This dish cooks in several steps. First is the meat and vegetables. It starts out like a basic stir-fry. Then you add the liquid and seasoning and simmer for a while. The meat and vegetables are then removed from the pan and you add the soaked noodles to the liquid to continue cooking over heat. I found the best way to soak the noodles, which as you can see in the very top picture, the package with the shrimp on it, are very tall, is the cut the top of the package off, fill the package with cold water and let it sit in the dish drainer for a while. Every few minutes, I pushed down on it to get the top of the noodles to get them into the water too. This worked really well.
 Once the noodles have soaked in the cold water, you remove the vegetables and meat out of the liquid and put the drained noodles into it. Let them cook until they turn translucent and then add the meat and vegetables back to it. Most of the liquid absorbed into the noodles and I found I would have liked a bit more. I halved the recipe, but if I make it again, I'd probably do 2/3 of the liquid instead of half.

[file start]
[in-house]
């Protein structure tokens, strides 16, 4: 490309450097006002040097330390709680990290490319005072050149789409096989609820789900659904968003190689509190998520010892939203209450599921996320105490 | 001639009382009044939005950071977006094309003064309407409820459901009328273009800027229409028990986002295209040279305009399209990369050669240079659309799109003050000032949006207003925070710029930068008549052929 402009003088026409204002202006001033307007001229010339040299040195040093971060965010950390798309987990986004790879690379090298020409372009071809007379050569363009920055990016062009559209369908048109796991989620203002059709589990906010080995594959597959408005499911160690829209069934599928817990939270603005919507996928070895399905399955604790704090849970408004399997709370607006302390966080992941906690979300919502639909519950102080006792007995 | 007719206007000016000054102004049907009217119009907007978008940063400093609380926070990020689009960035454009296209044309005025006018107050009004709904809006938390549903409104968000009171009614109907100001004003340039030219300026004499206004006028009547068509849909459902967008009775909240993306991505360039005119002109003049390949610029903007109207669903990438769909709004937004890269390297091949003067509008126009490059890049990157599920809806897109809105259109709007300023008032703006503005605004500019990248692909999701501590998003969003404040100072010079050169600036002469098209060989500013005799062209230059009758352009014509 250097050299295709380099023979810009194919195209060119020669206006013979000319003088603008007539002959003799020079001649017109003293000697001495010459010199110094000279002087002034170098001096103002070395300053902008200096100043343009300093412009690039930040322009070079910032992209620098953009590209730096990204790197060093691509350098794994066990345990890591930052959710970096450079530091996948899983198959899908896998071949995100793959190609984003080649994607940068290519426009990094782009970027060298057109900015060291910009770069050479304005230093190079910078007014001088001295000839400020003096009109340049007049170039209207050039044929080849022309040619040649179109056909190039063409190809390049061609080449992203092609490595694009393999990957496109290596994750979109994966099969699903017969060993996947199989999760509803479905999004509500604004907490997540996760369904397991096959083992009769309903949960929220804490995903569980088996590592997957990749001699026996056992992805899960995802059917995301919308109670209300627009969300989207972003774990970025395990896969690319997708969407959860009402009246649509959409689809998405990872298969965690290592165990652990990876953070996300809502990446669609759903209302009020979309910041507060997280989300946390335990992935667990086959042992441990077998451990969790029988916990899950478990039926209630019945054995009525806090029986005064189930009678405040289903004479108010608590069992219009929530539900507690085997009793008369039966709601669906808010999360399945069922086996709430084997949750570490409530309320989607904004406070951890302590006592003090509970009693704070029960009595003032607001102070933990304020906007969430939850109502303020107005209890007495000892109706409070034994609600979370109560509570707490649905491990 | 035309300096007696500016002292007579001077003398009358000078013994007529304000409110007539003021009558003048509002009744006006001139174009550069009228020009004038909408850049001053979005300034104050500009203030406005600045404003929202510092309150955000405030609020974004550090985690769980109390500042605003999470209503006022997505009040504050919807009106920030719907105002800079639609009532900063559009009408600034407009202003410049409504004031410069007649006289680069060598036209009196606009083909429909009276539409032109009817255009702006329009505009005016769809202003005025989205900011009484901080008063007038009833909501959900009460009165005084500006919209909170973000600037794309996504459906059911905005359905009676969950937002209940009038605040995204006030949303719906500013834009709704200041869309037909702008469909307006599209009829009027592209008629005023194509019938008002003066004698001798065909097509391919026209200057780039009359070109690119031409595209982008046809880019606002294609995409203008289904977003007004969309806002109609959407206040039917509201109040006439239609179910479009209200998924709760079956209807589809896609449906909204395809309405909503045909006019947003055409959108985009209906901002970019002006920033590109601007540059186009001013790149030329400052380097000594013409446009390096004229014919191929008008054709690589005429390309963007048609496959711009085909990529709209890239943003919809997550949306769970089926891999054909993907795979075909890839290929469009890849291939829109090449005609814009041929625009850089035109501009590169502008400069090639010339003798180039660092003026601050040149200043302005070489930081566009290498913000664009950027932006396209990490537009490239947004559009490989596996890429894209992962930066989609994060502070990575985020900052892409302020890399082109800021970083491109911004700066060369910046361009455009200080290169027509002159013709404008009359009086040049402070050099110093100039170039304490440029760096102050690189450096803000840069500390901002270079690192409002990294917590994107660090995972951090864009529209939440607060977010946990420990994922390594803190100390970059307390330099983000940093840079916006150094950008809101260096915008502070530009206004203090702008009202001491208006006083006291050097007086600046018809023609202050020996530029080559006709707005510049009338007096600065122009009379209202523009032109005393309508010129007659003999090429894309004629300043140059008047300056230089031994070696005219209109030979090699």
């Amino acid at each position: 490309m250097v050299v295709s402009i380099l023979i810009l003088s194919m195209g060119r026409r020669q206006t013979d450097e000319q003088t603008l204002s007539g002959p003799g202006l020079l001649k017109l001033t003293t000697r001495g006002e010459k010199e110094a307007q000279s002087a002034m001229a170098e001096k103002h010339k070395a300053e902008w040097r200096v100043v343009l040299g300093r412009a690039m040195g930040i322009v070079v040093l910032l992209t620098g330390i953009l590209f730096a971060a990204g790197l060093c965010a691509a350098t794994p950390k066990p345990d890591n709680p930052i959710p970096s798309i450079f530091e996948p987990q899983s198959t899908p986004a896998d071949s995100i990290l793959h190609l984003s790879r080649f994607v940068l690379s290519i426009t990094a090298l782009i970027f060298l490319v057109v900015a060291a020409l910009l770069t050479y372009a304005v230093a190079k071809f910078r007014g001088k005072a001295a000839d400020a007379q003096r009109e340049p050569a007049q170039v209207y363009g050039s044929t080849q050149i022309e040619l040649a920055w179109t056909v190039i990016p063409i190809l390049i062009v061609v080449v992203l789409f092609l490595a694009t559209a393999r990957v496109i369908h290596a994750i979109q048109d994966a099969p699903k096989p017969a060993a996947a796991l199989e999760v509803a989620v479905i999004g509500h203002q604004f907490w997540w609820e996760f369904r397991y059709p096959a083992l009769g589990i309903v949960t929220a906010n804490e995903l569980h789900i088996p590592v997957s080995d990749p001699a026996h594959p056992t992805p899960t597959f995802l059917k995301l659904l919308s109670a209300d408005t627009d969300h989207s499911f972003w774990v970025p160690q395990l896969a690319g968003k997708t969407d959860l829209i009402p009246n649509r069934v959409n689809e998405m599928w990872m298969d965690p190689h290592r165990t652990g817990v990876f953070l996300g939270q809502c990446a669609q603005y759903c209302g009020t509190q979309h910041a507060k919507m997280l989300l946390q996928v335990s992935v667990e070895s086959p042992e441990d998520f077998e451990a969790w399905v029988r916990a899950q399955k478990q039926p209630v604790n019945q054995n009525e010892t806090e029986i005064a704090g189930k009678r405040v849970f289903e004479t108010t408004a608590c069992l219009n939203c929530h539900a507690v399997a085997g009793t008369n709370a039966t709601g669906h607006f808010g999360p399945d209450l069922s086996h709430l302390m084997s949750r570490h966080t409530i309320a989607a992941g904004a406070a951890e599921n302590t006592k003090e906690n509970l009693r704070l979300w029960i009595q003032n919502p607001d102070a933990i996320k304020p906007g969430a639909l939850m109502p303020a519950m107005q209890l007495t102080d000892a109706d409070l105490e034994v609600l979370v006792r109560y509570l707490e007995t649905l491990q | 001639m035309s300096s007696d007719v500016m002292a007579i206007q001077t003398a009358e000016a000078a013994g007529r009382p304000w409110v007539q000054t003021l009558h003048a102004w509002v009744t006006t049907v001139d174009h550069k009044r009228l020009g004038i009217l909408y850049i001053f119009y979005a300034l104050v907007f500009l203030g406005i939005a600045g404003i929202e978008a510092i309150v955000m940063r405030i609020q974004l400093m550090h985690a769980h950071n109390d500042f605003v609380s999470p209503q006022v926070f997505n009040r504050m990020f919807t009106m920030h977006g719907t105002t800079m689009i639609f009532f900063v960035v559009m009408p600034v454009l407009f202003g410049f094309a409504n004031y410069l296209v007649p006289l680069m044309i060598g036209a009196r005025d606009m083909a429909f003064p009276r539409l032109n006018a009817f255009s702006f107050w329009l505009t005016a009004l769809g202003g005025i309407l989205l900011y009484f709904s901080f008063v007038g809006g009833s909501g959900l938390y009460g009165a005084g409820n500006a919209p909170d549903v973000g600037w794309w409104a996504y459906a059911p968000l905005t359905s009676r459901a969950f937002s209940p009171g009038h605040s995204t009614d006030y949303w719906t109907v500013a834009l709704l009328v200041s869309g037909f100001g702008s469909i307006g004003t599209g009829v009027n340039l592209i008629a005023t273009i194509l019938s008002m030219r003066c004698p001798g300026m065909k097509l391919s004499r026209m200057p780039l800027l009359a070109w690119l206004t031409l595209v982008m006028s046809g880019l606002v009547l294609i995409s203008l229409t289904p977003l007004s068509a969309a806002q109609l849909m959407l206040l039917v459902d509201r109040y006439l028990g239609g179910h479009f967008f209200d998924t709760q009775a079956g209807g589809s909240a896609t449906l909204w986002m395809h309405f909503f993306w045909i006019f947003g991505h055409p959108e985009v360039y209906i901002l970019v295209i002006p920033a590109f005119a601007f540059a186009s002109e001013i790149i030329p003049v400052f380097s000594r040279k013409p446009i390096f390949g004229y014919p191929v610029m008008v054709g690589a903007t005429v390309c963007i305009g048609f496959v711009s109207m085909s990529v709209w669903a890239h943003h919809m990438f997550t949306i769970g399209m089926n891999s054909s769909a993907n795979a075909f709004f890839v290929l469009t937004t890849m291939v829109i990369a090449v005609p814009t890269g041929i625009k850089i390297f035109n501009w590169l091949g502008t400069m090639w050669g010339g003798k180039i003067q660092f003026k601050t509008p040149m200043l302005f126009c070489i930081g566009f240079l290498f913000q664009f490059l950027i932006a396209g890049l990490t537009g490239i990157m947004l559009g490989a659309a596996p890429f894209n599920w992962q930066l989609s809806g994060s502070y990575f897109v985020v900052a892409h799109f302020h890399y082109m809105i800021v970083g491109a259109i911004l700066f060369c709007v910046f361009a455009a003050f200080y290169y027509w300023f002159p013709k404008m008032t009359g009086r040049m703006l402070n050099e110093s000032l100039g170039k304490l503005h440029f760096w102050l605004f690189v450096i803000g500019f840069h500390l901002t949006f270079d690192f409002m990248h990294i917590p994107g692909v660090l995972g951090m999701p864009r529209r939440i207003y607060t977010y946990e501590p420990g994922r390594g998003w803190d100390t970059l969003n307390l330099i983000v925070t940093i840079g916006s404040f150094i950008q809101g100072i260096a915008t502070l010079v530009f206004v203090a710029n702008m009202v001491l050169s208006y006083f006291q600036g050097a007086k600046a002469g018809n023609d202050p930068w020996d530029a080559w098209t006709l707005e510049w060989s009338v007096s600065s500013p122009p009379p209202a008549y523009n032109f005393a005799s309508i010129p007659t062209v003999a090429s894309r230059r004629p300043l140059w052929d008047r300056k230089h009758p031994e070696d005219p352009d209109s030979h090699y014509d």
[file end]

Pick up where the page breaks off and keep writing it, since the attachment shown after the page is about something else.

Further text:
This is what the final product looks like. This is a nice one for people who need to have a gluten-free diet. Most noodle dishes are prepared with wheat noodles, but this is just rice. The flavor and texture is awesome and I couldn't stop eating it!